He [(Colonel Michael Hoke)] observed that in 1841, at the commencement of the whig administration, the city of Washington was besieged by a multitude of office seekers, numerous as the frogs of Egypt that came up into the houses and the kneading troughs. - The cross-roads politicians of the day, who spouted long and loud about the disgrace of holding offices under Government, were there with eager faces and open mouths, - and when the Fox was skinned and quartered, the long, lean, impudent, noisy dogs got the most.

 The Greensboro Patriot (Greensboro, North Carolina), June 29, 1844, page 2.


He said he would not submit to the dictation of little village and cross-roads politicians, but would run as an independent Democratic candidate, and leave it with the people to determine on their own course.

 The Weekly Standard (Raleigh, North Carolina), May 19, 1847, page 2.


Small-town politicians might also share their opinions at a curbstone. 

 We do hope the incoming administration will take men for office – men in every sense of the word as contradistinguished from curbstone politicians who are only known within a county and can never give a public place any greater comparative character.

The Weekly Republican (Plymouth, Indiana), December 27, 1860, page 2.


The curbstone politician is generally an office-seeker.  He is in politics for revenue only.  He cannot understand that there is principle involved in politics and that some people may engage in practical work from patriotic motives.  “What is he after?” is the first and last inquirey of the curbstone politician when a citizen takes prominent or unusual part in a political meeting.


The curbstone politician is always anxious to “do somebody up.” He has continually a knife up his sleeve.  He never allows any difference of opinion.  If you do not think as he does politically you must be slaughtered.  The curbstone politician thinks he is a great political leader.  He is – in his own estimation.

 Mexico Weekly Ledger (Mexico, Missouri), December 9, 1897, page 1 (reprinted from The Columbia Herald).


[Blank] Critics

 A similar line of idioms referred to people who might second-guess the politicians, or anyone else in a decision making role.  These idioms differed from the “[place] [decision maker]” idioms in that they referred to the second-guessers literally as “critics,” instead of placing them metaphorically in the position of the decision maker. 

 “Easy chair critic” appeared in print as early as 1832; armchair critic by the 1860s. 


 [W]e should be surprised to hear that the most somnolent of easy-chair critics had ever turned over two at once.

 Book review of Zohrab the Hostage, James Morier (the author of Hajj Baba),  The Quarterly Review, Volume 48, Number 96, 1832, page 392.

 An early example of “armchair critic” appeared in a British discussion of European critics of Generals Grant and Johnstone of the Confederate Army in the American Civil War.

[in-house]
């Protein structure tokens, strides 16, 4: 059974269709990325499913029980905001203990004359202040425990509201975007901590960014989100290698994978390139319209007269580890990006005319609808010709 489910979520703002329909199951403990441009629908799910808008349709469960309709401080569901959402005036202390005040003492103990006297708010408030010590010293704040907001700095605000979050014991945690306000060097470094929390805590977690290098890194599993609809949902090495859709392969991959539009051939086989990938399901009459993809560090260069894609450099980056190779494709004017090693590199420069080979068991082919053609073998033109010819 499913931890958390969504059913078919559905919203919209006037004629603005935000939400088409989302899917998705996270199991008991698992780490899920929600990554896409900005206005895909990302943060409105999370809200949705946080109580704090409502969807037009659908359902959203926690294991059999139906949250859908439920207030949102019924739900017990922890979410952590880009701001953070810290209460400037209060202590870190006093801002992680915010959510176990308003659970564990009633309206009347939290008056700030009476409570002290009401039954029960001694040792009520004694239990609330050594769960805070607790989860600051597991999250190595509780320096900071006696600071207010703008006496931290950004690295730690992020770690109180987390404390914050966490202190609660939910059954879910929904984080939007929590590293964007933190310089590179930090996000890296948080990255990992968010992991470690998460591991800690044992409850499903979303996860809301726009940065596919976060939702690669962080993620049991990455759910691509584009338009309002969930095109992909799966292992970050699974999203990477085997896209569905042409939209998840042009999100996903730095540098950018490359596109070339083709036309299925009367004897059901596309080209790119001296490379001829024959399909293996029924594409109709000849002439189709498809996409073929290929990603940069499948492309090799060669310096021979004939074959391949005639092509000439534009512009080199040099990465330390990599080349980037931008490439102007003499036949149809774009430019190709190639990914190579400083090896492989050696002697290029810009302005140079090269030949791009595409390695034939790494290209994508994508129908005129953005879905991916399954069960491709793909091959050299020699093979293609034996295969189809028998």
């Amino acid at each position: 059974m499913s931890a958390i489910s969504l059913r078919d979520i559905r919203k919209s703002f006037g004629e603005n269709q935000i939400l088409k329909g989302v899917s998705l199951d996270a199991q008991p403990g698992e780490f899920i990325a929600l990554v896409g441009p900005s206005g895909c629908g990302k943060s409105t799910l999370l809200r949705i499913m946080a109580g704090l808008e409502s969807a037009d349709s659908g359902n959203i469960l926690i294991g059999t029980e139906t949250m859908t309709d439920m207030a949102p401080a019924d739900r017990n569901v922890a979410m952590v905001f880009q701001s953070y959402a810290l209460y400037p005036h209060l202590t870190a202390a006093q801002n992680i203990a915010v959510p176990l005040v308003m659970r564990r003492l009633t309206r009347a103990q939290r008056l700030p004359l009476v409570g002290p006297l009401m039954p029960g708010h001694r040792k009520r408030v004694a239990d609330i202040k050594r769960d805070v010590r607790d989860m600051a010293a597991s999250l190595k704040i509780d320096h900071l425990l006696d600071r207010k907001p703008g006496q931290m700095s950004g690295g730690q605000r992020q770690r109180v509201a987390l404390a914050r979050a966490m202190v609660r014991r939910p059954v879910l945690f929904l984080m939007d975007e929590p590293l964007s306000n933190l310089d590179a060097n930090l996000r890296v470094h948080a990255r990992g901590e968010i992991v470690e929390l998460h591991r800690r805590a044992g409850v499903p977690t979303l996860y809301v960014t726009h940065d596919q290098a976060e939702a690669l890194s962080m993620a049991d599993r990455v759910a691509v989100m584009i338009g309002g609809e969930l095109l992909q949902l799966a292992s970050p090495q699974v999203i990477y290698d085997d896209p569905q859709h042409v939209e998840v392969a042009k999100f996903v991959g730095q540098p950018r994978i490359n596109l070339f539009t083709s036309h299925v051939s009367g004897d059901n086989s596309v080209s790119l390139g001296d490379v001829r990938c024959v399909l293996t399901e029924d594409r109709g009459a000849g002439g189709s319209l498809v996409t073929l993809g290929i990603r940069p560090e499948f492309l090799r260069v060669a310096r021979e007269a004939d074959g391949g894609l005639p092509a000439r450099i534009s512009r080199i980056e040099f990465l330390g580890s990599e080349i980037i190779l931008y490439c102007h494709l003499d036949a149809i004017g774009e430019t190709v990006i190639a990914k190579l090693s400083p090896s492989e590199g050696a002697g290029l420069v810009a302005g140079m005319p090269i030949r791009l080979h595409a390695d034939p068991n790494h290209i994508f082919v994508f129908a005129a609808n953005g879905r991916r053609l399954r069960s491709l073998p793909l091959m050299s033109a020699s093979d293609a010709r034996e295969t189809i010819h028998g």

Let the arm-chair critics of London and Paris, who measure the operations of Generals Lee and Johnston by the rules of the art of war as they understand it, bear this material fact in mind.

 The Caledonian Mercury (Edinburgh, Scotland), June 1, 1864, page 6.

 Critics might also be found on the curbstone. 

 The fact that Gen. McClellan announced his ability to hold the position to which he had retreated, was only one satisfactory incident connected with what appeared to be a terrible disaster. . . . Hitherto it had been sacrilege for a civilian to comment upon or criticize the young General Commanding.  But that sanctuary was invaded by uncircumcised tongues for once – people gave vent to their feelings, to their faith in our Generals as well as to their want of faith.  Of course curb-stone critics can neither save nor destroy their country, but these waifs on the sea of current opinion are significant as showing whence the current tends.

The Fall River Daily Evening News (Fall River, Massachusetts), July 5, 1862, page 2.


[Blank] Generals (real)

There were also generals who (like some politicians) carried out their functions from the safety of a writing desk, far removed from field of battle.  In the aftermath of the Civil War, a government board met to determine which honorary generals who had been brevetted to their rank should be officially promoted to their new rank.  It caused a minor stir when Secretary of War Edwin Stanton promoted his pet “writing generals,” or “easy chair generals,” over arguably more deserving “fighting generals.”

 When Secretary Stanton found that the board had ignored the claim of his easy chair general, breveted by himself for faithful clerical duty in Washington during the entire war, he quietly sent their names to the Senate, and, taking advantage of the second veto excitement, rushed them through the Military Committee and had them confirmed. 

 Evening Telegraph , April 9, 1866, page 1.


[Blank] Generals (metaphoric)

With critics second-guessing generals from the safety of their chairs, and actual politicians and generals taking the easy road seated behind their desks, metaphoric generals second-guessing actual generals were not far behind; taking us one step closer to the proverbial “Monday morning quarterback.”  Those who would second-guess soldiers, generals or warriors might offer their criticism from some backwoods cross roads, a comfortable piece of furniture, or a curbstone.

Hence, we shall be unable to tell other information we might have had to show up the foolish and contemptible course of such sofa and arm chair warriors as Mister Ficklin of Illinois, and Mister Thompson of Mississippi. . . .  We regret this because it was but right from the moment these sofa-soldiers began their attacks upon Gen. Taylor, that he himself should tell why he could not immediately pass the Rio Grande after the battle of the 9th and 9th of May, as well as why he acted as he did at Monterey.